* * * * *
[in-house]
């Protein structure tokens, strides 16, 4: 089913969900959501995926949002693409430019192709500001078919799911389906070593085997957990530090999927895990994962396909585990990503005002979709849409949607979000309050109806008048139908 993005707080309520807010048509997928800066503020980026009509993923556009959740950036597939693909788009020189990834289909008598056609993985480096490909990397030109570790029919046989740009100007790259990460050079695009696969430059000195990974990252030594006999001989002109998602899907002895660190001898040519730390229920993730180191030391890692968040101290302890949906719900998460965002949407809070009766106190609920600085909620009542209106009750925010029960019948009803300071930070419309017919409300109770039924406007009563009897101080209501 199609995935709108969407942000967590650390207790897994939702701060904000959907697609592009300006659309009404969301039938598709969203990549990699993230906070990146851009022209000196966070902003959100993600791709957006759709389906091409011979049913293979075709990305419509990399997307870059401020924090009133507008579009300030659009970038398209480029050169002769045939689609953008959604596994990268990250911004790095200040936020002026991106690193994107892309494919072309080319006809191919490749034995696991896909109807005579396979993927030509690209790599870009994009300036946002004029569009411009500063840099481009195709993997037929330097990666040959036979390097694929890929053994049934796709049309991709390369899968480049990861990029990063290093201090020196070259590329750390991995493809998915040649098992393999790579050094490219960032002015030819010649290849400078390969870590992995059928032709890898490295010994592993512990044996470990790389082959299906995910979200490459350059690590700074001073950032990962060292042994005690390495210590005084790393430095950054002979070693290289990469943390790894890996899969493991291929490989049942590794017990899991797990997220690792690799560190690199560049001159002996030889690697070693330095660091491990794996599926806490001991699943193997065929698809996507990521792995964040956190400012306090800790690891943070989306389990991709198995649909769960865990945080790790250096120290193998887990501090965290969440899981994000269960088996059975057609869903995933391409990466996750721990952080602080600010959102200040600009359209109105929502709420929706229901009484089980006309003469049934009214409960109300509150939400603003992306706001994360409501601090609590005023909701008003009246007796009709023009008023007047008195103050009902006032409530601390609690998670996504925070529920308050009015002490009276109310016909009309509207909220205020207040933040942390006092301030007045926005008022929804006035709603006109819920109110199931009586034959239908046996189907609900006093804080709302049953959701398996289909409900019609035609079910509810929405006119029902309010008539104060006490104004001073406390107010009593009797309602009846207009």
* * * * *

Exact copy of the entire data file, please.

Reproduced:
[in-house]
């Protein structure tokens, strides 16, 4: 089913969900959501995926949002693409430019192709500001078919799911389906070593085997957990530090999927895990994962396909585990990503005002979709849409949607979000309050109806008048139908 993005707080309520807010048509997928800066503020980026009509993923556009959740950036597939693909788009020189990834289909008598056609993985480096490909990397030109570790029919046989740009100007790259990460050079695009696969430059000195990974990252030594006999001989002109998602899907002895660190001898040519730390229920993730180191030391890692968040101290302890949906719900998460965002949407809070009766106190609920600085909620009542209106009750925010029960019948009803300071930070419309017919409300109770039924406007009563009897101080209501 199609995935709108969407942000967590650390207790897994939702701060904000959907697609592009300006659309009404969301039938598709969203990549990699993230906070990146851009022209000196966070902003959100993600791709957006759709389906091409011979049913293979075709990305419509990399997307870059401020924090009133507008579009300030659009970038398209480029050169002769045939689609953008959604596994990268990250911004790095200040936020002026991106690193994107892309494919072309080319006809191919490749034995696991896909109807005579396979993927030509690209790599870009994009300036946002004029569009411009500063840099481009195709993997037929330097990666040959036979390097694929890929053994049934796709049309991709390369899968480049990861990029990063290093201090020196070259590329750390991995493809998915040649098992393999790579050094490219960032002015030819010649290849400078390969870590992995059928032709890898490295010994592993512990044996470990790389082959299906995910979200490459350059690590700074001073950032990962060292042994005690390495210590005084790393430095950054002979070693290289990469943390790894890996899969493991291929490989049942590794017990899991797990997220690792690799560190690199560049001159002996030889690697070693330095660091491990794996599926806490001991699943193997065929698809996507990521792995964040956190400012306090800790690891943070989306389990991709198995649909769960865990945080790790250096120290193998887990501090965290969440899981994000269960088996059975057609869903995933391409990466996750721990952080602080600010959102200040600009359209109105929502709420929706229901009484089980006309003469049934009214409960109300509150939400603003992306706001994360409501601090609590005023909701008003009246007796009709023009008023007047008195103050009902006032409530601390609690998670996504925070529920308050009015002490009276109310016909009309509207909220205020207040933040942390006092301030007045926005008022929804006035709603006109819920109110199931009586034959239908046996189907609900006093804080709302049953959701398996289909409900019609035609079910509810929405006119029902309010008539104060006490104004001073406390107010009593009797309602009846207009």